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This is a surprisingly hilly walk for this general area, being the northern end of the Chilterns AONB, mostly through rolling farmland, with some wonderful views across the flatlands of south Bedfordshire to the north, especially if the air is clear. Most of it is along the edges of/through fields, along grass & hard-surfaced paths & tracks. There are two tree-covered 'alleys'. It passes a large late-Tudor manor house. You will walk part of the Icknield Way & visit Pegsdon Hills Nature Reserve.
The northern end of the Chilterns almost seem to be a geological afterthought as they straddle the Bedfordshire Hertfordshire border. Starting from Hexton this walk offers mile after mile of beautiful countryside with the hilltops steeped in ancient history.
Starting from Hexton this walk on the borders of Befordshire and Hertfordshire offers mile after mile of beautiful countryside with the hilltops steeped in ancient history. The route includes sections of the Icknield and John Bunyan Ways.
This route offers the walker some of the most stunning views in the whole of the Chilterns and visits a number of important wildlife sites featured in the book by Gay Beattie "The Pilgrim’s Progress Wild Flowers and Where to Find Them in The Chilterns." Pegsdon and Deacon Hills were a favourite of the writer and preacher John Bunyan who referred to them in as the "Delectable Mountains".
A circuit from Pegsdon, through the Pegsdon Hills Nature Reserve to Deacon Hill with its ancient earthworks. Return past a mature beech wood and Knocking Hoe reserve.
Starting from Hexton this walk on the borders of Befordshire and Hertfordshire includes the attractive downland between Telegraph and Deacon Hills and a section of the Icknield Way.
A walk through two of the finest nature reserves in the North Chilterns linked by the ancient Icknield Way track. Fine views and a wealth of natural interest.
A moderate stile-free walk The walk starts in the village of Great Offley, heading south-west along the ridge above Hitchin before descending to the small hamlet of Charlton. From there, there is a steady, scenic climb back to Offley.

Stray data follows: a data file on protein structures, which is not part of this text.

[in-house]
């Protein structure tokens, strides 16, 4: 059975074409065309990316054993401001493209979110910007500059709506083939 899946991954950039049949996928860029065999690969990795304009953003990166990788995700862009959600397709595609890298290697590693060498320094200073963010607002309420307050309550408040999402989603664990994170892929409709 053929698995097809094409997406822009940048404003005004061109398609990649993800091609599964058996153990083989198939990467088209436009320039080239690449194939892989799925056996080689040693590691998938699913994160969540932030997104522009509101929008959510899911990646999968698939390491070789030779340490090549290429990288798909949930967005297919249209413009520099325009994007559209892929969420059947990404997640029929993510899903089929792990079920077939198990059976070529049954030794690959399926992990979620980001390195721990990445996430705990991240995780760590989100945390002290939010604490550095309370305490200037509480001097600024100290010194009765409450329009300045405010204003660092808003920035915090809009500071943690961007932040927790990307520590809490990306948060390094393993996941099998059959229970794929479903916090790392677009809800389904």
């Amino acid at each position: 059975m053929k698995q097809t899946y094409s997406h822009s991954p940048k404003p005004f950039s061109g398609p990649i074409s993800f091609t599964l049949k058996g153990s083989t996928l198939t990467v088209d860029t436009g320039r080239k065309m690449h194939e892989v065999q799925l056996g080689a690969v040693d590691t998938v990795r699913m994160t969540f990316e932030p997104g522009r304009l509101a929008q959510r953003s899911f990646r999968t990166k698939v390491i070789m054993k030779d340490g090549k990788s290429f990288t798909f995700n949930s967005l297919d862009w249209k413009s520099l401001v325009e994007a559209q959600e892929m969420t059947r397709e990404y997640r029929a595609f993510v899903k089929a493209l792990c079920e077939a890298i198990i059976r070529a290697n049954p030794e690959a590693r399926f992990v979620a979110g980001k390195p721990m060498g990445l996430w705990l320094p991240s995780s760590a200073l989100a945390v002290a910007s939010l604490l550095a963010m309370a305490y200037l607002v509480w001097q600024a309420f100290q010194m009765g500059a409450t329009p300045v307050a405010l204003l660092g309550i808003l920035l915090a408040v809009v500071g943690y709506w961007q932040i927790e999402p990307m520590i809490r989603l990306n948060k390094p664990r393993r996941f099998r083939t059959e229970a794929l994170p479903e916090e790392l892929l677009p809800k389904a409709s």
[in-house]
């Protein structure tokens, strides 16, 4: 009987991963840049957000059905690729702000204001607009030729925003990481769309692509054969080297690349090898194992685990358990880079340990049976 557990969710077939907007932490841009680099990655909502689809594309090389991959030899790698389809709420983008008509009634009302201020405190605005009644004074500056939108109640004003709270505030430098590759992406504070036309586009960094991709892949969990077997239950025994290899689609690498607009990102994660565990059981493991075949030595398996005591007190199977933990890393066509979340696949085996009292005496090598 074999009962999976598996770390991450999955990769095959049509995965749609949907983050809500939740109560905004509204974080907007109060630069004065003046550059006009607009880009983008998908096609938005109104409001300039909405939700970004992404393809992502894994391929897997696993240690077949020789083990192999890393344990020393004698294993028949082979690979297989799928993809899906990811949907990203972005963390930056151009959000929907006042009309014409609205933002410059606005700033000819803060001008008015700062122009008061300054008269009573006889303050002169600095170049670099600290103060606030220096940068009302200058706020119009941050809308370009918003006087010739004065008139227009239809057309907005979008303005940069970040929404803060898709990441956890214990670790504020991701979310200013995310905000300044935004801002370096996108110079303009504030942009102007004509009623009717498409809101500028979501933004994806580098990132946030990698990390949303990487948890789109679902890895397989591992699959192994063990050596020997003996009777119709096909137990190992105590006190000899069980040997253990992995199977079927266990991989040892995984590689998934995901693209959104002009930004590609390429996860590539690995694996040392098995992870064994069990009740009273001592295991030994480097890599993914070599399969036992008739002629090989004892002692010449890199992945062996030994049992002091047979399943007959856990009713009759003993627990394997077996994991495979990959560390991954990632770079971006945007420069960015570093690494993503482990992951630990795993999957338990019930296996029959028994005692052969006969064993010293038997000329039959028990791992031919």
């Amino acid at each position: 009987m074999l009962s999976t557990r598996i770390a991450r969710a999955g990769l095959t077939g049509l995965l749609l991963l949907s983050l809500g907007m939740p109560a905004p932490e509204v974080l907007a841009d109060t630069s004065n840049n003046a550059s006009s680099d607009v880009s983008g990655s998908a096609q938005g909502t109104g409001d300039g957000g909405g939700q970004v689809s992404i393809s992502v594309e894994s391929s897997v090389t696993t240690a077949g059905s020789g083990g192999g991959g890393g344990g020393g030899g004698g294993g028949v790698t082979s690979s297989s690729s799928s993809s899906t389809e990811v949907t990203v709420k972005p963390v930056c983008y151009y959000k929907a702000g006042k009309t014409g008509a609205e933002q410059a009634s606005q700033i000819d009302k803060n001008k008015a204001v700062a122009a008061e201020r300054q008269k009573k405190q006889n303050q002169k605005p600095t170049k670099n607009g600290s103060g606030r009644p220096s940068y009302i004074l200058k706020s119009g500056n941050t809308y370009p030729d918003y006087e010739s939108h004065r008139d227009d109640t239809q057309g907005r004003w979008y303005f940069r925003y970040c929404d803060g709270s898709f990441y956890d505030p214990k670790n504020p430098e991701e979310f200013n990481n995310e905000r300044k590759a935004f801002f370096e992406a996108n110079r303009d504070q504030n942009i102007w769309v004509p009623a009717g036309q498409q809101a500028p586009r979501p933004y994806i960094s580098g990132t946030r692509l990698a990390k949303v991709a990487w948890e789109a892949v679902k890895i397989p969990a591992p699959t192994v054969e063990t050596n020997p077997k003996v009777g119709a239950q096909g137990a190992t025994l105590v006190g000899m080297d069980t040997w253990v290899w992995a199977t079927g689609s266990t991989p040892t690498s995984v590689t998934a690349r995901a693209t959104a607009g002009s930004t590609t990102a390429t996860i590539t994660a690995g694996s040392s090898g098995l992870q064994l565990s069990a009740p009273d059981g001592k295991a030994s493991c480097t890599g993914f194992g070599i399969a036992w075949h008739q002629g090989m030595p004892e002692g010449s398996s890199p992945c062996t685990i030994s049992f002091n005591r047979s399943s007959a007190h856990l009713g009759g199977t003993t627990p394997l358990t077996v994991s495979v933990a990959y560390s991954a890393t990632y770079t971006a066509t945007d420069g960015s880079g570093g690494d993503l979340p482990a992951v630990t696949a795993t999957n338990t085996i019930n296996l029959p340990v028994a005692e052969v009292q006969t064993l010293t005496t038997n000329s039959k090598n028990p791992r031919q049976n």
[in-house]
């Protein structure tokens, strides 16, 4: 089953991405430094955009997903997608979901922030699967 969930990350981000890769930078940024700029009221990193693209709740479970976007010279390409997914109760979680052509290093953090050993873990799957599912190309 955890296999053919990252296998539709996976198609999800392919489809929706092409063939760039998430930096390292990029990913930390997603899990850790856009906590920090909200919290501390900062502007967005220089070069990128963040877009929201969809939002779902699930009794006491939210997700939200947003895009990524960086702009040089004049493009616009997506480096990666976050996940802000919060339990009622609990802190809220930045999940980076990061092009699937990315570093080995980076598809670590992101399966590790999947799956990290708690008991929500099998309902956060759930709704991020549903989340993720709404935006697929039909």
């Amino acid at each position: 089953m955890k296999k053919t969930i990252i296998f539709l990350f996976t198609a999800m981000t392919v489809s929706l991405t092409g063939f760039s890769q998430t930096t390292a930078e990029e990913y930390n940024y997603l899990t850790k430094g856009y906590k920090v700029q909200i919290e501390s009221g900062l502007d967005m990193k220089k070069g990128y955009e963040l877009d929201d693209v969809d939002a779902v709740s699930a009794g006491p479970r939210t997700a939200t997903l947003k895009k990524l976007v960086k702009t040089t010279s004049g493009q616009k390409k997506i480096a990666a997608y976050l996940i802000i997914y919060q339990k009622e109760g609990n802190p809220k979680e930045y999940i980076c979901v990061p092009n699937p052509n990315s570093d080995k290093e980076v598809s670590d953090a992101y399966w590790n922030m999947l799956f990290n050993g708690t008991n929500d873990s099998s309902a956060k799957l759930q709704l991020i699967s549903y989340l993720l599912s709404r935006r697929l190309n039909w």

It is surprising how easy it is to escape from urban Luton to quiet open countryside. This walk is a short circuit from Bushmead to Lilley and back.
Particularly lovely late on a June evening, during the summer when the fields are full of ripe crops or in winter to blow away the cobwebs.
Only a short distance from Bedford, this is really a delightful rural ramble in the home country of John Bunyan, starting on open uplands, descending to the plain surrounding Bedford and finishing through a stretch of woodland reserve. (The latter only in spring through autumn; in winter a longer alternative must be taken.) There is opportunity for refreshment near the end of the walk. It could be combined with walk 1130.
A short circuit from Preston village through Hitch Wood, one of the finest woods in the North Chilterns. Worth following for spectacular bluebells in spring or as a pre-pub leg stretch.
Starting near the site of Catherine of Aragon's house arrest and venturing into the surrounding areas. You'll see some lovely rolling countryside with views to the Chilterns and across Marston Vale to Bedford. The walk takes in a variety of environments : farmland, woods, an ancient meadow, parkland with Capability Brown landscaping, the ruins of a Jacobean/Classical mansion and memorials to Catherine of Aragon and the men of the Bedfordshire regiment who trained in the park and died in WW1.
A circuit around the village of St Paul’s Walden passing through some of the finest woodland in the North Chilterns and the picturesque parkland surrounding the grand houses of Stagenhoe and St Paul’s Walden Bury. The bluebells in Hitch Wood are spectacular in spring!
This Hertfordshire walk mainly uses old green lanes to go through a varied landscape of fields, woods and hedgerows to arrive at the Holt and then by footpaths to Cuckolds Cross. After that there is a section of larger arable fields where you join the Hertfordshire Way to reach Whitwell, an expanded village with an interesting older centre. The final leg passes through a rare breeds farm and The Bury, birthplace of the late Queen Mother.
A walk along quiet country paths to Caddington and the ancient woodland of Badgerdell wood before emerging at the top of the steep hillside above Dunstable. Enjoy the extensive views from Blow's Down.
The parish of Kimpton is criss-crossed by an extensive of public rights of way, some of them dating from
pre-Roman times. This walk explores the farmland north of the village which is rich in wildlife and there are
This is a thoroughly enjoyable walk with lots of variety, all on the more elevated parts of Bedfordshire. The fields are open so there are plenty of views, but there are stretches of woodland, three interesting villages and plenty of wildlife. It is no more than a guess, but I would think keen bird watchers might find it worthwhile to tote field glasses. At worst it will give them a closer look at the aerobatics over Biggleswade airfield.
This is a pleasant walk through the Bedfordshire countryside with a variety of scenery and some interesting points of interest along the way.
This walk takes in a variety of the landscapes of Central Bedfordshire: heathland, woods, meadows, arable land and even a short stretch of market gardening. It starts and finishes in the RPSB nature reserve. Lunch time refreshment is available at the Thornton Arms in Everton.
There’s a lot of lovely, rolling countryside in and around Studham Common, and dramatic views from Dunstable Downs. This walk visits a tree cathedral and a 16th-century church, and offers the possibility of spotting exotic animals at Whipsnade Zoo.
More walks in Shillington
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